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Nitric oxide and skeletal muscle regeneration in mice after injury – the role of muscular nNOS

J.E. Church, S.M. Gehrig, G.K. McConell and G.S. Lynch, Basic & Clinical Myology Laboratory, Department of Physiology, University of Melbourne, VIC 3010, Australia.

Nitric oxide (NO) plays a complex role in skeletal muscle biology and its role, particularly in muscular regeneration, is still not fully understood. Increased NO in skeletal muscle has been reported to be beneficial in models of muscle injury and degeneration/regeneration such as muscular dystrophy (Wehling et al., 2001) or crush injury (Anderson, 2000), but NO also plays a prominent role in the muscle wasting (or cachexia) associated with inflammatory disorders (Marinez-Moreno et al., 2007). These seemingly contradictory effects of NO in skeletal muscle may be dictated by a combination of subcellular localisation and/or concentration of NO, both of which are intimately related to the isoform of nitric oxide synthase (NOS) from which the NO is produced. Although skeletal muscle can express all three subtypes of NOS (nNOS, eNOS and iNOS), nNOS is the most highly expressed isoform of NOS in skeletal muscle.

The aim of this study was to clarify the role of nNOS-derived NO in skeletal muscle by examining muscle fibre regeneration after myotoxic injury in mice genetically lacking nNOS. Twelve week old C57BL/6J-Nos1tm1Plh mice homozygously null for the nNOS gene (nNOS-/-) and their littermate controls (nNOS+/+) were used in this study. Muscle function of the tibialis anterior (TA) muscle of the right hindlimb was assessed in situ using methods described in detail previously (Schertzer et al., 2007). Maximal isometric force (Po) was determined from the frequency-force relationship and muscle fatiguability determined from a protocol of repeated, intermittent isometric contractions.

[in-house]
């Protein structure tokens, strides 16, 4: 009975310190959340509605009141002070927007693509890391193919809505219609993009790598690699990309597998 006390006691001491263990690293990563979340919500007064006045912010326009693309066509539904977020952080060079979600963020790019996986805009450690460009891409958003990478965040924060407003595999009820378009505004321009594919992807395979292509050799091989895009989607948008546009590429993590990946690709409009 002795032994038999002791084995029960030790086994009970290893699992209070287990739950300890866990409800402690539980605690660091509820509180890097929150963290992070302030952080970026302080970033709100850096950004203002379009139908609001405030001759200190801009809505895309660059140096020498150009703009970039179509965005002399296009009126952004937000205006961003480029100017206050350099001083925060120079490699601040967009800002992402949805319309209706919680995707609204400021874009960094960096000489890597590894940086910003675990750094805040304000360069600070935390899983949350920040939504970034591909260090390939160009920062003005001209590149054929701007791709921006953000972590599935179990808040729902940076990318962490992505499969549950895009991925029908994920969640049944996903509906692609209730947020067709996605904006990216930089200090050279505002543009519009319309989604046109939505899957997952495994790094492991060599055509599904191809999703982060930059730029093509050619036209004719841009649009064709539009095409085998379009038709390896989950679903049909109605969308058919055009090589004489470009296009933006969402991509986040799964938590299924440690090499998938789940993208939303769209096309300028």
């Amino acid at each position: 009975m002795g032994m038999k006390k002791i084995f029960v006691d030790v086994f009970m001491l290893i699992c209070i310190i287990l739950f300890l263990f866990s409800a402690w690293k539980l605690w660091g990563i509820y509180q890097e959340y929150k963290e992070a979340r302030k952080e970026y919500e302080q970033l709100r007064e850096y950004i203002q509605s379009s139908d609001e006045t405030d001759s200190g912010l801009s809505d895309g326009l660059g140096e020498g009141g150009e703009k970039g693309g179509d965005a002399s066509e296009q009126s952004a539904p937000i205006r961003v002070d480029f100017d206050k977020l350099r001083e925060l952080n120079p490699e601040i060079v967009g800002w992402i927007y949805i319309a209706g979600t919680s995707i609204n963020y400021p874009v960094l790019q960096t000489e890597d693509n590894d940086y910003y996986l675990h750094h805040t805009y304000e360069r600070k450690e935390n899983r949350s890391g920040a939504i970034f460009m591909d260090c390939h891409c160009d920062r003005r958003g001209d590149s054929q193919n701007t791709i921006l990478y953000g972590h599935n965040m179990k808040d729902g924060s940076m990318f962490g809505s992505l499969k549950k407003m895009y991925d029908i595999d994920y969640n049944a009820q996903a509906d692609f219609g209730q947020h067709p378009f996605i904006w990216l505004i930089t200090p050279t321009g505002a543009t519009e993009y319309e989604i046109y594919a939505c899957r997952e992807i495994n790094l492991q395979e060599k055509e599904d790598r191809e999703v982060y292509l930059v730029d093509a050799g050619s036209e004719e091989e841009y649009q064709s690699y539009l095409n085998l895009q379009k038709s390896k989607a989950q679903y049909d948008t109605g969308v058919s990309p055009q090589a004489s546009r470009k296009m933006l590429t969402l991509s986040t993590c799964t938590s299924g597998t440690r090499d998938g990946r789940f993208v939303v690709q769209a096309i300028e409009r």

TA muscles from nNOS-/- mice were less susceptible (P < 0.05) to fatigue than nNOS+/+ mice but specific force (Po normalised to muscle cross-sectional area, sPo) and the frequency-force relationships were not different between groups. To examine the contribution of nNOS to muscle regeneration after injury, mice were anaesthetised (ketamine 100mg/kg and xylazine 10mg/kg; i.p.) and the TA muscle of the right hindlimb injected with the myotoxin Notexin (1μg/ml, i.m.) to cause degeneration of all muscle fibres. Mice were allowed to recover for 10 days, after which function of the TA muscle was assessed in situ. At 10 days post-injury, the sPo of the regenerating TA muscles, while lower (P < 0.05) than that of uninjured muscles, was unchanged between the two groups. These findings suggest that expression of nNOS does not appear to be a critical factor in successful regeneration of skeletal muscle with this mode of injury.

Anderson, J.E. (2000) Molecular Biology of the Cell, 11, 1859-1874.

Martínez-Moreno, M., Martínez-Ruiz, A., Alvarez-Barrientos, A., Gavilanes, F., Lamas, S. & Rodríguez-Crespo, I. (2007) Journal of Biological Chemistry 282, 23044-23054.

Schertzer J.D., Gehrig S.M., Ryall J.G. & Lynch, G.S. (2007) American Journal of Pathology 171, 1180-1188.

Wehling, M., Spencer, M.J. & Tidball, J.G. (2001) Journal of Cell Biology, 155, 123-131.

Supported by the Muscular Dystrophy Association (USA)